It was reported on Tuesday, Sept. 15 by The Associated Press that Federal Reserve Chairman Ben Bernanke said the worst recession since the 1930s is probably over, although he cautioned that pain - especially for the nearly 15 million unemployed Americans - will persist.
Bernanke said the economy likely is growing now, but he warned that won't be sufficient to prevent the unemployment rate, now at a 26-year high of 9.7 percent, from rising. "From a technical perspective, the recession is very likely over at this point," Bernanke said in responding to questions at the Brookings Institution. "It's still going to feel like a very weak economy for some time because many people will still find that their job security and their employment status is not what they wish it was."
Against that backdrop, Michael Williams, dean of Touro College's Graduate School of Business, disagreed with Bernanke's assessment that the recession probably ended.
Williams maintains that troubles in both the residential and commercial real-estate markets are prolonging the downturn. Williams believes the economy is still shrinking and won't turn around until later next year. "This recession lingers," he said.
So, who's right? Well, they probably both are to an extent. I think the important thing to consider is that now we are having an argument over where the bottom is or was and what recovery will look like going forward.
You have heard me mention consumer sentiment or consumer confidence quite a bit over the last year. This is what it really boils down to when you consider a financial recovery, as well as, a housing recovery.
Retail sales jumped 2.7 percent in August - the largest increase in over three years.
Housing affordability is great, interest rates are very low, inventory of homes currently on the market are very low - these things should lead to a Sellers market. Consumer confidence is low, people's perception of our economy is not great and generally a large number of people are worried if they'll still have a job in 90 days from now.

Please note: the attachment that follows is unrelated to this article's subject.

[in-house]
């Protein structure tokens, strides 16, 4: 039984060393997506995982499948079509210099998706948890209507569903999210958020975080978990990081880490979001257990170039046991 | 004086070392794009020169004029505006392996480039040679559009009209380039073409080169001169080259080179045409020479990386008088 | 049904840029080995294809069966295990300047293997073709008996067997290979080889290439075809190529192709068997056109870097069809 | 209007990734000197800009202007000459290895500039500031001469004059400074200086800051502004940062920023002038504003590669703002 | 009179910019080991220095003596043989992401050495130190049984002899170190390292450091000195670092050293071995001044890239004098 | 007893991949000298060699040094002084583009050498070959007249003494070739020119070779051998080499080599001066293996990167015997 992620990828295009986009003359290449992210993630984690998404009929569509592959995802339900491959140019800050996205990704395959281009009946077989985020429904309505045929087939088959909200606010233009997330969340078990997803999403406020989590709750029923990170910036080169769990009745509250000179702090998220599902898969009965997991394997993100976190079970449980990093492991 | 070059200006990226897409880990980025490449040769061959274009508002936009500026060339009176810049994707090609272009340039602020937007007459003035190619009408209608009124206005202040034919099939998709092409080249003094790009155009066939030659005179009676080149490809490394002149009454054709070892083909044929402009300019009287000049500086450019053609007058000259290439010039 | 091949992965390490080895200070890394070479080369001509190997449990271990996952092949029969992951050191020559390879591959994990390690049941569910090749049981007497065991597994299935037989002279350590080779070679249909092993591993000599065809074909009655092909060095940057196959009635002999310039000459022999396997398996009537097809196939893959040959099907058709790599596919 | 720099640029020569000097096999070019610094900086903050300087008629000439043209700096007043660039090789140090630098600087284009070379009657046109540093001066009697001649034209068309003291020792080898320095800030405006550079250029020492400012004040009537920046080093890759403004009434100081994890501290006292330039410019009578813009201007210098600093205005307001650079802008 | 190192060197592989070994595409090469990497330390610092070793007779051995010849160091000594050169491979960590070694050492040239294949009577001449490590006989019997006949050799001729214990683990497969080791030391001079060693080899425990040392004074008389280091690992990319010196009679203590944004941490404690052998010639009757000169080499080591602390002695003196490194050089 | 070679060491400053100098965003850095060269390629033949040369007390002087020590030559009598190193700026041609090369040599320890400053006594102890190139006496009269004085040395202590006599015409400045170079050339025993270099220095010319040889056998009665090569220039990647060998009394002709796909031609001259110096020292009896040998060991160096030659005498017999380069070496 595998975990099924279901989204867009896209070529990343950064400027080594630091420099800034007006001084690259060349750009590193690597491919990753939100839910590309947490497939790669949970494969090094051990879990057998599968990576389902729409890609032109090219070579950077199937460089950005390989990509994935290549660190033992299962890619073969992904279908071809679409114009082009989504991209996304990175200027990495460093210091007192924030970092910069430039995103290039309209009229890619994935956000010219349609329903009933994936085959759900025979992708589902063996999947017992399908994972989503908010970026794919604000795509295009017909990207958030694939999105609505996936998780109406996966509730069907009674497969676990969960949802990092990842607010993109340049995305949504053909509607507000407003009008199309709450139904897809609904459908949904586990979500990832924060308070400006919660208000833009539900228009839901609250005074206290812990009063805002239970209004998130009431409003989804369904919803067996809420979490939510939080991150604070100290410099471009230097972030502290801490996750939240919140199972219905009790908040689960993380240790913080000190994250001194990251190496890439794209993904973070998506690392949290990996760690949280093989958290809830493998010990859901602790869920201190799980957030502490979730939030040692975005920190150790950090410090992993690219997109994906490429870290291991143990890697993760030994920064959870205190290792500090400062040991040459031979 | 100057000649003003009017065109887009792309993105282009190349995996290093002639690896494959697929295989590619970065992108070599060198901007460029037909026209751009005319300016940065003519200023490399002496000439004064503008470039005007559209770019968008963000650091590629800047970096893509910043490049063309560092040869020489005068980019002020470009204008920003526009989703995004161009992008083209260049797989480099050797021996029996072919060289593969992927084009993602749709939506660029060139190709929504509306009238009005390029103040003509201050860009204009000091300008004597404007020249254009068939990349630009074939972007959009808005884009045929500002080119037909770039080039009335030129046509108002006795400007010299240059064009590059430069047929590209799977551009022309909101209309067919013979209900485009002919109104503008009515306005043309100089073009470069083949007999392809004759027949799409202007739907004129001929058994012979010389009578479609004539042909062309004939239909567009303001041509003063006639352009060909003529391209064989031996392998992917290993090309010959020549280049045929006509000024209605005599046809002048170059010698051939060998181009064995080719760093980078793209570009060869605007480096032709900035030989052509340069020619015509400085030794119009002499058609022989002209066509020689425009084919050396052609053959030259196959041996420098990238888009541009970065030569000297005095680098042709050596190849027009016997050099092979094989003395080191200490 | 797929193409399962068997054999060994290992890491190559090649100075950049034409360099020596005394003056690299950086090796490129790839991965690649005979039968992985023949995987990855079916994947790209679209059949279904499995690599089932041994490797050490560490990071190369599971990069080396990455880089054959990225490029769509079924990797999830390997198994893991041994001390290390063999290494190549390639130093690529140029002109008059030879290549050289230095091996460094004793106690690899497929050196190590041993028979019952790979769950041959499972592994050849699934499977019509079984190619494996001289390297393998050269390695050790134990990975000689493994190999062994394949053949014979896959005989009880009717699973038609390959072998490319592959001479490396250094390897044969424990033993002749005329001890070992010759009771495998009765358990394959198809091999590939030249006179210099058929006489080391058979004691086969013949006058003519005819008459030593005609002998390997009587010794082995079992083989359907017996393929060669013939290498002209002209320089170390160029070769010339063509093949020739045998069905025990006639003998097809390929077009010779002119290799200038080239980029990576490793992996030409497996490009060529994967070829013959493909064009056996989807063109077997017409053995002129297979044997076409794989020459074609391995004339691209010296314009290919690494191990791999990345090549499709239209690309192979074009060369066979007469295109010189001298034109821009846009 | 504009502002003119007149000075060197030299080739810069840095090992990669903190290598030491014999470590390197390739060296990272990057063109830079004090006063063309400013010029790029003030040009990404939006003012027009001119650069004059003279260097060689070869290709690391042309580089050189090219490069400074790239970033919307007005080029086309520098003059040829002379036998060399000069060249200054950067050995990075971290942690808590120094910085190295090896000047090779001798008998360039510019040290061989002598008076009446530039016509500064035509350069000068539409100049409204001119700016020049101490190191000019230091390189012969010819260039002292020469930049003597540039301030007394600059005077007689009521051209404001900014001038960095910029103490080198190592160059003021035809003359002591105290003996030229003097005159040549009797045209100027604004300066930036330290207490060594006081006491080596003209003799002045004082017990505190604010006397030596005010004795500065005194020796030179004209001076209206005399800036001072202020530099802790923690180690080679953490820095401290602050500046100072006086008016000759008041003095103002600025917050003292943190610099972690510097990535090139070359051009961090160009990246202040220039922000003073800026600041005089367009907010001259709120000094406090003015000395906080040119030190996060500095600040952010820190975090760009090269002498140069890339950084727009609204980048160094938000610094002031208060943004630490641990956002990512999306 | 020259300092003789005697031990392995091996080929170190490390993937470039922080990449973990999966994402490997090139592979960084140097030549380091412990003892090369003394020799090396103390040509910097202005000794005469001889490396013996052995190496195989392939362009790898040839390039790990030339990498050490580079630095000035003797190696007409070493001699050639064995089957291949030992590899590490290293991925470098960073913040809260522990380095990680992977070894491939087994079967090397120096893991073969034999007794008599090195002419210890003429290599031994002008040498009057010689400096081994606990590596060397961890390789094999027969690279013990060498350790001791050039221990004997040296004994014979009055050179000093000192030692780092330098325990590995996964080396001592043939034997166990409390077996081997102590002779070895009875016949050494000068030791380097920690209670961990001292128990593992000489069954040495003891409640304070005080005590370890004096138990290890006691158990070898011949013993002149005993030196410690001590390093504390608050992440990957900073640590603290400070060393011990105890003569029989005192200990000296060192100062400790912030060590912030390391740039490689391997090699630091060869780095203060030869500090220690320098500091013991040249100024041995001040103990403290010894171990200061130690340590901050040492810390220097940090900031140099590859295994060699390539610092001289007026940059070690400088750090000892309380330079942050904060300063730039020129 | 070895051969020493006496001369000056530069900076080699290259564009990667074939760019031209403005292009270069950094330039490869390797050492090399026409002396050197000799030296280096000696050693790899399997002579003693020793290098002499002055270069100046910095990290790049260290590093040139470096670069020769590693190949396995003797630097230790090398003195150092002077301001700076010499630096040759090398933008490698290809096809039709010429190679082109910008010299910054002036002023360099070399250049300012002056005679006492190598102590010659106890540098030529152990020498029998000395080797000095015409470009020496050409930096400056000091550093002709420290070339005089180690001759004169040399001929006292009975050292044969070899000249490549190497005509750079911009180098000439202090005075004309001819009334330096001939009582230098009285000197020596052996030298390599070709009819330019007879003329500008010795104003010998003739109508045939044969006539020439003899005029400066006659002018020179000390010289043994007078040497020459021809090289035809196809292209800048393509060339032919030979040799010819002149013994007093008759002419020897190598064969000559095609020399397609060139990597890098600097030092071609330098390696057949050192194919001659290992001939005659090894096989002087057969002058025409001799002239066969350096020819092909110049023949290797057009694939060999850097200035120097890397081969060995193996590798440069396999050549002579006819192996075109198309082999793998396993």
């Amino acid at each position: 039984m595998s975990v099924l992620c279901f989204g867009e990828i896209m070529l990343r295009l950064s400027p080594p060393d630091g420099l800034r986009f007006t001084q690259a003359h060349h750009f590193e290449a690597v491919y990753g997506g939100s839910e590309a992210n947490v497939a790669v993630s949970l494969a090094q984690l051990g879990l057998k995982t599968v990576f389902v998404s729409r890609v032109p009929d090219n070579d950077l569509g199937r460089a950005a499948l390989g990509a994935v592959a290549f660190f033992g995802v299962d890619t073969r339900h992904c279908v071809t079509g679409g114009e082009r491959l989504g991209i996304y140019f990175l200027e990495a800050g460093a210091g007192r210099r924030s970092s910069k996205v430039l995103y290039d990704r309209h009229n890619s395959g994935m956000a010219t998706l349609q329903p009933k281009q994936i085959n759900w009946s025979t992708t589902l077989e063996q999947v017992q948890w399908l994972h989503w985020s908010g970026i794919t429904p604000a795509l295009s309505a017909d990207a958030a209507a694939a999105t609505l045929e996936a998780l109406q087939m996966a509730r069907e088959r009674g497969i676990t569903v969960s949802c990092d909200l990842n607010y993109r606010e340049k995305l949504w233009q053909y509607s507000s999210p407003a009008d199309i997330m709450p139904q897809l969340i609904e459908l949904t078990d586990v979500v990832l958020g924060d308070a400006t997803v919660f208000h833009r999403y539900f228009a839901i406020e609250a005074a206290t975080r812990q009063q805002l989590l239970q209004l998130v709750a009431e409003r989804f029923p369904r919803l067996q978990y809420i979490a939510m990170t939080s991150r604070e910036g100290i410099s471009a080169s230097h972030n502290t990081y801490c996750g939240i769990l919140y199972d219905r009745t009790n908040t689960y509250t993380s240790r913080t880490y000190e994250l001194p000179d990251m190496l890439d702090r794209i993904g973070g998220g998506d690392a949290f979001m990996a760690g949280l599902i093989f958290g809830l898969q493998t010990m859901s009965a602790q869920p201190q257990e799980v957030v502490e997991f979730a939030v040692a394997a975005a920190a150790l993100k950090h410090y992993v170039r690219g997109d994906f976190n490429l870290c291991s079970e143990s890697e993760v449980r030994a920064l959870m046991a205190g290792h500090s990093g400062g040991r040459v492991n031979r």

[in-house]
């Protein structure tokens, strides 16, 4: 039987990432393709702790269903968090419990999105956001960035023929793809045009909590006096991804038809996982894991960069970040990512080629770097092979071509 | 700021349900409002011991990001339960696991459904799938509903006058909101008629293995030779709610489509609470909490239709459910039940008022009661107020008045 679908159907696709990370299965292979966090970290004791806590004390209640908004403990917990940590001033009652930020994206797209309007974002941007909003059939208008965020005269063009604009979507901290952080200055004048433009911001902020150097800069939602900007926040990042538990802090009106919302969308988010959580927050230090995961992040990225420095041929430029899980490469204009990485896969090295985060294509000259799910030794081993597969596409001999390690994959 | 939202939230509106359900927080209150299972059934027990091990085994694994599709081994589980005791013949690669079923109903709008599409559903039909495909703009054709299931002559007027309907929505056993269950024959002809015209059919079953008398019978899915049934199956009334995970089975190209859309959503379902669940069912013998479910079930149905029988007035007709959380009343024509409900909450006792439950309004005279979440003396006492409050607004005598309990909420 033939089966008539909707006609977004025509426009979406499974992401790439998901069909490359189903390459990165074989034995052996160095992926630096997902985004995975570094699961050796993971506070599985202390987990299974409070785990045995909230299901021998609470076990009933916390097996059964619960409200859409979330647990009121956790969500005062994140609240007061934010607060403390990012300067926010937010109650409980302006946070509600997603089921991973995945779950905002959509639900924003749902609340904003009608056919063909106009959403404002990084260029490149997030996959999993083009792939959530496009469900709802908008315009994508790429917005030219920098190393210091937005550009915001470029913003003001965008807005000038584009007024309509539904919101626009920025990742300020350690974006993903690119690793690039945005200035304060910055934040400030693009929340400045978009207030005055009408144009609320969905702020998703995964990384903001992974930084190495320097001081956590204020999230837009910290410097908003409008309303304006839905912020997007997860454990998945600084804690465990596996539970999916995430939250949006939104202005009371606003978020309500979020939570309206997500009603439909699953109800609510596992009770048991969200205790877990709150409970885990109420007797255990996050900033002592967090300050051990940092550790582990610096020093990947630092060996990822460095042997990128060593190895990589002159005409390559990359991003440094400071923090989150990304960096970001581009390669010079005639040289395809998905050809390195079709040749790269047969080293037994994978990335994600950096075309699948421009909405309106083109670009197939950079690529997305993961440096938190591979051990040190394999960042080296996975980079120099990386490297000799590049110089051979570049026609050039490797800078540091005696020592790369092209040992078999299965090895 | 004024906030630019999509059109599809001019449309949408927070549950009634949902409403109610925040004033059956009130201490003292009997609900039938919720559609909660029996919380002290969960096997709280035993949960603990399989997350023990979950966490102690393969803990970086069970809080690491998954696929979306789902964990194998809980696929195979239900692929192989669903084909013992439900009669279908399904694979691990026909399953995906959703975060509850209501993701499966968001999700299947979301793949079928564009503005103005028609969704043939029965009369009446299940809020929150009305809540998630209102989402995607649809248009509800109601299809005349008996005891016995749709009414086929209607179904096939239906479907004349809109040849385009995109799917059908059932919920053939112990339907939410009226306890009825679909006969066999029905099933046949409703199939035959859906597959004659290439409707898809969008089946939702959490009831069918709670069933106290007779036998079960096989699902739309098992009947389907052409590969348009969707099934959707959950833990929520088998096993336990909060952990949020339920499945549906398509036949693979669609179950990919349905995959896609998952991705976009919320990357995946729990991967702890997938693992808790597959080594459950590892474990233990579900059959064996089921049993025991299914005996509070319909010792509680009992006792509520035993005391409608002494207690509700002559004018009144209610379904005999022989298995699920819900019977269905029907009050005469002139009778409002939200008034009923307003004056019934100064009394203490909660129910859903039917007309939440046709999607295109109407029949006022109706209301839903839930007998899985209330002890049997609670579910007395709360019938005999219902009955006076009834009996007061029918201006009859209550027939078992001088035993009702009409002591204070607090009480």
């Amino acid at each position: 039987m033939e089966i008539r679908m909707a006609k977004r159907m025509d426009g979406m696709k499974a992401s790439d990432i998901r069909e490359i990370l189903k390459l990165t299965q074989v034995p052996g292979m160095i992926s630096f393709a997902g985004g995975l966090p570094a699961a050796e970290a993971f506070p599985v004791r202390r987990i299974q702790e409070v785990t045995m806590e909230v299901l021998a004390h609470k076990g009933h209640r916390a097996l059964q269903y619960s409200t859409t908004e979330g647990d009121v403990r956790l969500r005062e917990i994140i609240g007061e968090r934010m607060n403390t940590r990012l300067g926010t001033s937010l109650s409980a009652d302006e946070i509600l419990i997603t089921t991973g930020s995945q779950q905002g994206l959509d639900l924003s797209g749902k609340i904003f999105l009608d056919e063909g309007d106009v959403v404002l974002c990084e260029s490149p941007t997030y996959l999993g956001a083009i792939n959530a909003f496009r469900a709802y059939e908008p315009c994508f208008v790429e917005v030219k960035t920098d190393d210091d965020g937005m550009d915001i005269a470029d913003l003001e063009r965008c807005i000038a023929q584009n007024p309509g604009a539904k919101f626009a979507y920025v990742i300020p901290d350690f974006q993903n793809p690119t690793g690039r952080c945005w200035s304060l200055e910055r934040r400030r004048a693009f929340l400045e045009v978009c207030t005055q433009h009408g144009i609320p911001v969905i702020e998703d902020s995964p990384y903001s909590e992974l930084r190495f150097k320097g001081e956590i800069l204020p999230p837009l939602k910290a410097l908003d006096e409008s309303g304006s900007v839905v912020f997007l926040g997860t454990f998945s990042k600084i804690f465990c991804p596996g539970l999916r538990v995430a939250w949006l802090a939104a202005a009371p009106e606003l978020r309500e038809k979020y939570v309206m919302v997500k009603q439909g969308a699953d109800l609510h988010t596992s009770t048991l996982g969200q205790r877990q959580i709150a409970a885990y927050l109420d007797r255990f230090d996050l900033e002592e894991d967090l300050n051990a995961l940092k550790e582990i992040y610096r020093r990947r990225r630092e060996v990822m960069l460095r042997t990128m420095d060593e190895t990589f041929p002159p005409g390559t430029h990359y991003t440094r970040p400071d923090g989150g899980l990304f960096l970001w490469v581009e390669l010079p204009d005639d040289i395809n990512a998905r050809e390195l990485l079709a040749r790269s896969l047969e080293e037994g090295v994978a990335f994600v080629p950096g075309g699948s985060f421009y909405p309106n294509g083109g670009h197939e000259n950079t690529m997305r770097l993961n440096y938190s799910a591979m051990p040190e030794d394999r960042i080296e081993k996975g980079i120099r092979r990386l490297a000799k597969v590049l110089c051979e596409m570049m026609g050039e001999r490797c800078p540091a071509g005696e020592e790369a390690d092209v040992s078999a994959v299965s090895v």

We have seen an up tick in certain price points in our local housing, nothing that indicates a major bounce back but good signs that show stability more than anything. Earlier this year the Fed reported that most major lenders had actually tightened their lending standards even further in the last 90 days. This doesn't help things either, going from the zero paper - liar loan system to the infinite paper - iron fisted system. We need normalcy in lending as well.
I like the fact that I see builders in Stockton now moving forward, albeit slowly, with a few projects and all various types of media folks are guessing the 'bottom' and attempting to be the first to report a recovery. These are all important factors that point to a recovery.
With that being said - all of you home buyers out there - now is the time to jump off of the fence. Make a decision to purchase a home that fits with your financial situation, no one will time the market perfectly, contact your favorite Realtor and get started.
I welcome any comments, questions or feedback. Please email me at firstname.lastname@example.org. Ryan Sherman is the President of the Lodi Association of Realtors.